Watch how West Lothian's shale mines grew
Leaving school at 14, a boy's first job in the mine would often have been that of a pony driver. The ponies (cuddies) were bigger than those in coal mines as the tunnels were higher and they were very well looked after.
"It was quite - just an ordinary boy's job, you looked forward to it when you left school, if....you'd nothing else in the area but shale mining, and that was the most interesting job we found, dealing with a pony. We used to go walking along, and if we were on the nightshift we used to pop into farmer's fields and steal his turnips or if there was somebody growing nice carrots in their gardens, we used to pop over and.......but that was for the ponies, pit ponies."
A pit sinker's job was a tough one. They went down the shaft in a bucket and dug holes in the mud and rock. They hammered the rock and probably sometimes dropped their tools.It was very dangerous and sometimes they fell out.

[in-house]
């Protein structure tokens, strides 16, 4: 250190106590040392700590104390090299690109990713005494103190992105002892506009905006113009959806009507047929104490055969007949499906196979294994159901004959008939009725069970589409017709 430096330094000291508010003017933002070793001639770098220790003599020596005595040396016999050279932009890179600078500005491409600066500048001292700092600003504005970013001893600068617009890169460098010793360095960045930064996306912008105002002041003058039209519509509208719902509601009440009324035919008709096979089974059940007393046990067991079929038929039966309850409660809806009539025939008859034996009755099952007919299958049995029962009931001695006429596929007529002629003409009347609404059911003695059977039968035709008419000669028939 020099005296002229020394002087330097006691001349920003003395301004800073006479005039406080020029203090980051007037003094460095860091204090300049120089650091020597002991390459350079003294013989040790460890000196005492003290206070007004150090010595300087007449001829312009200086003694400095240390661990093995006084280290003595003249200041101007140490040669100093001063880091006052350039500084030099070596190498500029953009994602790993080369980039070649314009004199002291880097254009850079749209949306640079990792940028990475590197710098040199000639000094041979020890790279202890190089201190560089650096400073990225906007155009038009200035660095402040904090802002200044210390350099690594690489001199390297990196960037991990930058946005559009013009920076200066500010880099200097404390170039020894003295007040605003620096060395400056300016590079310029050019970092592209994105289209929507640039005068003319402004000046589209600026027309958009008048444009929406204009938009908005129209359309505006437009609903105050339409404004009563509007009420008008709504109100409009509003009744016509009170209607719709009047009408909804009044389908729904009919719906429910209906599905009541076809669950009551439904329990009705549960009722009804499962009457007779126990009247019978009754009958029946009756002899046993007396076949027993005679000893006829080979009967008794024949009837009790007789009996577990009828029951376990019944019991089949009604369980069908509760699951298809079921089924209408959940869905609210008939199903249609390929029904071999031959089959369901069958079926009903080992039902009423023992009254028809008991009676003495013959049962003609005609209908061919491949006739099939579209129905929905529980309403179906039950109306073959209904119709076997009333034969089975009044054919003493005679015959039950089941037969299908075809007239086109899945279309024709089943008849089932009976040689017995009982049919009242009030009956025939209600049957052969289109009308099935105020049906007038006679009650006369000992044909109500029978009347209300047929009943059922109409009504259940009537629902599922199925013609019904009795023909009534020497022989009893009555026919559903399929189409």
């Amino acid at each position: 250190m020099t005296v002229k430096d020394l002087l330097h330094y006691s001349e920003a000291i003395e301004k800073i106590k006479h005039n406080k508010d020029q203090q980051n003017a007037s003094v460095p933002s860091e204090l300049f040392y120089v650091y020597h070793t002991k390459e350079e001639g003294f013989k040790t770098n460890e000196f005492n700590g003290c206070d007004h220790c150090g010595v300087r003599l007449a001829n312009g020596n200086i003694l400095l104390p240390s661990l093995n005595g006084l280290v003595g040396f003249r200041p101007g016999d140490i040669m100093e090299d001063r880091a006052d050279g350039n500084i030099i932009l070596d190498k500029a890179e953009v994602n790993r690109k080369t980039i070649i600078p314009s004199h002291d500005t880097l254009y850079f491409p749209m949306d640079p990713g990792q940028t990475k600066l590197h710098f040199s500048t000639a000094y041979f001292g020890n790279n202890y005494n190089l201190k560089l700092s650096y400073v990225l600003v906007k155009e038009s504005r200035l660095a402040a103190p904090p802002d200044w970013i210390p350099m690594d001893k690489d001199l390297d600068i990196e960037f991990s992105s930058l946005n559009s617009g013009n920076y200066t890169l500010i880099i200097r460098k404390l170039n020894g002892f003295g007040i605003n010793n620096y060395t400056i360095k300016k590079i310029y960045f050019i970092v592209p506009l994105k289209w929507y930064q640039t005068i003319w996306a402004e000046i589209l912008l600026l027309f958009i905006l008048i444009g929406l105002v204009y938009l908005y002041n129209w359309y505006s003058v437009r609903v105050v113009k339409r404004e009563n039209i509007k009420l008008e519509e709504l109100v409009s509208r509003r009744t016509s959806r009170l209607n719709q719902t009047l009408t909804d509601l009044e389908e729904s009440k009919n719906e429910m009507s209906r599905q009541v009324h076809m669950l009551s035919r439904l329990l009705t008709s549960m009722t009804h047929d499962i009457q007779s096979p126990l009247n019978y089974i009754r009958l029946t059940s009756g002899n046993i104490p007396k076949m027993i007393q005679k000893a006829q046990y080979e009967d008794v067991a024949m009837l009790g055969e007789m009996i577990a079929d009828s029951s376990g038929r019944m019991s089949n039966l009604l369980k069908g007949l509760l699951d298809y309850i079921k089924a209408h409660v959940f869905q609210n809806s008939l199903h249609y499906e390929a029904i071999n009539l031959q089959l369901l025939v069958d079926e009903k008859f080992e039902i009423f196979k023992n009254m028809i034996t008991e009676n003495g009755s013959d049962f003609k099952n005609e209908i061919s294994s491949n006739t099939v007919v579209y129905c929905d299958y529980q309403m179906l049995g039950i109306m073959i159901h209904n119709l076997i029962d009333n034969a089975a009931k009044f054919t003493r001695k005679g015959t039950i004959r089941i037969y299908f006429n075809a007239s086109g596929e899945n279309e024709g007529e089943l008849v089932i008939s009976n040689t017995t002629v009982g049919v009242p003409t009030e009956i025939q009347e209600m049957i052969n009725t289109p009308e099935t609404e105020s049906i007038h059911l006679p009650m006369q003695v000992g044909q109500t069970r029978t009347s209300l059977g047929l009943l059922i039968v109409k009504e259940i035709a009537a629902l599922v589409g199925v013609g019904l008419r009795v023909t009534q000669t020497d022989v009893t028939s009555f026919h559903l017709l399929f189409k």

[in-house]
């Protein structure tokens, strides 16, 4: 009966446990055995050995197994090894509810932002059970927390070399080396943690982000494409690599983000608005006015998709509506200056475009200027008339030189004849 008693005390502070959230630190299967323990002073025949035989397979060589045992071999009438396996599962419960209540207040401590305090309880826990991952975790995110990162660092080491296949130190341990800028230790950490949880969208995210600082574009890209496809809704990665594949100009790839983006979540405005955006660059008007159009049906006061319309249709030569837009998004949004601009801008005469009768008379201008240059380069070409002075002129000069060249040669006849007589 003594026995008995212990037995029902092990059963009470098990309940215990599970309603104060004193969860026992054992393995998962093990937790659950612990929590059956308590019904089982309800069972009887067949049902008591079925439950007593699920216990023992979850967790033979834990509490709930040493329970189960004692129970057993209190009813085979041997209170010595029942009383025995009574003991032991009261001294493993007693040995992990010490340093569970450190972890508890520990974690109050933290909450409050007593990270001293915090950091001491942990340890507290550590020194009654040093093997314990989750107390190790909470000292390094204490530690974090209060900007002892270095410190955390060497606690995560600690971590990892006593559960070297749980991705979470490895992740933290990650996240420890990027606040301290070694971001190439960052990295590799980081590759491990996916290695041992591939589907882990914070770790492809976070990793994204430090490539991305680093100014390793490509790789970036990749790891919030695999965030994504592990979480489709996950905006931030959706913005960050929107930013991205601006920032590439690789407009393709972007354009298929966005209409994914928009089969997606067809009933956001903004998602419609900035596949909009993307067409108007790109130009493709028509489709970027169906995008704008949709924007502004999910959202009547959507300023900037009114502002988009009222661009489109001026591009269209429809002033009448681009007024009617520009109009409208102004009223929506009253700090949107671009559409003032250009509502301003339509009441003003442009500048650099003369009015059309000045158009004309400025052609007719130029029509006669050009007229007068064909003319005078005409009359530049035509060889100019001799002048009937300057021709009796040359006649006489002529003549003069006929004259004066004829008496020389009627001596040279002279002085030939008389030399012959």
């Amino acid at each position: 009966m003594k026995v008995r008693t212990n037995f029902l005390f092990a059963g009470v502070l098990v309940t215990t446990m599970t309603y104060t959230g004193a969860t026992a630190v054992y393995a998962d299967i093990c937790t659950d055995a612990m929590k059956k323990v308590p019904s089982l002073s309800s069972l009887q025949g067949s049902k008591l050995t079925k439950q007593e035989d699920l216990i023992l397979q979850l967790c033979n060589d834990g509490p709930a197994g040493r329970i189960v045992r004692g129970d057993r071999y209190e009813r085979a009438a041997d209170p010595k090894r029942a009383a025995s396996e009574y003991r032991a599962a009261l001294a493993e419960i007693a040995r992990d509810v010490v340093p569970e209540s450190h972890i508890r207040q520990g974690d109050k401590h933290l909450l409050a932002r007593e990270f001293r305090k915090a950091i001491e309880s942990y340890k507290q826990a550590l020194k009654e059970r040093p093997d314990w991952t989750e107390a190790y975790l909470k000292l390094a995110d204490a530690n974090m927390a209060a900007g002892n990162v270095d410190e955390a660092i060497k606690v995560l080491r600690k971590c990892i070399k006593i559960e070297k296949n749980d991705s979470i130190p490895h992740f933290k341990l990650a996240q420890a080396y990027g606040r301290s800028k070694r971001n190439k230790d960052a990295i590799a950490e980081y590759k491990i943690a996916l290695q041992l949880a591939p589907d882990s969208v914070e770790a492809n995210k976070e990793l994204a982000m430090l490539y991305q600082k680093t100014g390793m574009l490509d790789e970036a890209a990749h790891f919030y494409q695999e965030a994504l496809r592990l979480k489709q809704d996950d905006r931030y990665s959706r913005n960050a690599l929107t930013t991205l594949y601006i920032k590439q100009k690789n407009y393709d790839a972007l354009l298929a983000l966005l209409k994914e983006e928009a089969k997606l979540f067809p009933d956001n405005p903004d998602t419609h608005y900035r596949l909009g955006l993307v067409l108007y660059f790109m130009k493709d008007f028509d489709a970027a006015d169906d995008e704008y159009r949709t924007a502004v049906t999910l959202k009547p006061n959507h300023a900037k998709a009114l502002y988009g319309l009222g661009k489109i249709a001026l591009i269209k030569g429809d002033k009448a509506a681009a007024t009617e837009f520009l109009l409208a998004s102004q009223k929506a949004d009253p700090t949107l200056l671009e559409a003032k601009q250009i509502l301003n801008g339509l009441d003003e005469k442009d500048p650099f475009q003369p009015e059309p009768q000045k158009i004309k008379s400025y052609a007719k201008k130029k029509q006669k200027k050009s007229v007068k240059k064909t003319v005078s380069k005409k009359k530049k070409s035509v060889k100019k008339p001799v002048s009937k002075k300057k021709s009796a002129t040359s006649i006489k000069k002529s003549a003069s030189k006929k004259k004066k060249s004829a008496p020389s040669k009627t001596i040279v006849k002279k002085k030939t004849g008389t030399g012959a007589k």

5th June 1873.
Fatal Pit Accidents At West Calder - On Thursday morning James Black, a pit sinker at West Calder, was accidentally thrown from a scaffolding to the bottom of a pit, 115 fathoms deep, and killed on the spot. Black had been, along with some others, working on a scaffolding which was suspended in the pit for temporary repairs. Having given a signal to be taken to the mouth of the pit, they were carried ten feet higher, when the scaffolding was overturned in coming against a beam, and Black was thrown to the bottom of the pit.
The retort charger would load the retort - which was like a big oven - with broken shale. They stood on top of the retort loading in the shale so that it could be turned into oil. They often wore padded cold clothes and caps to protect them from the heat.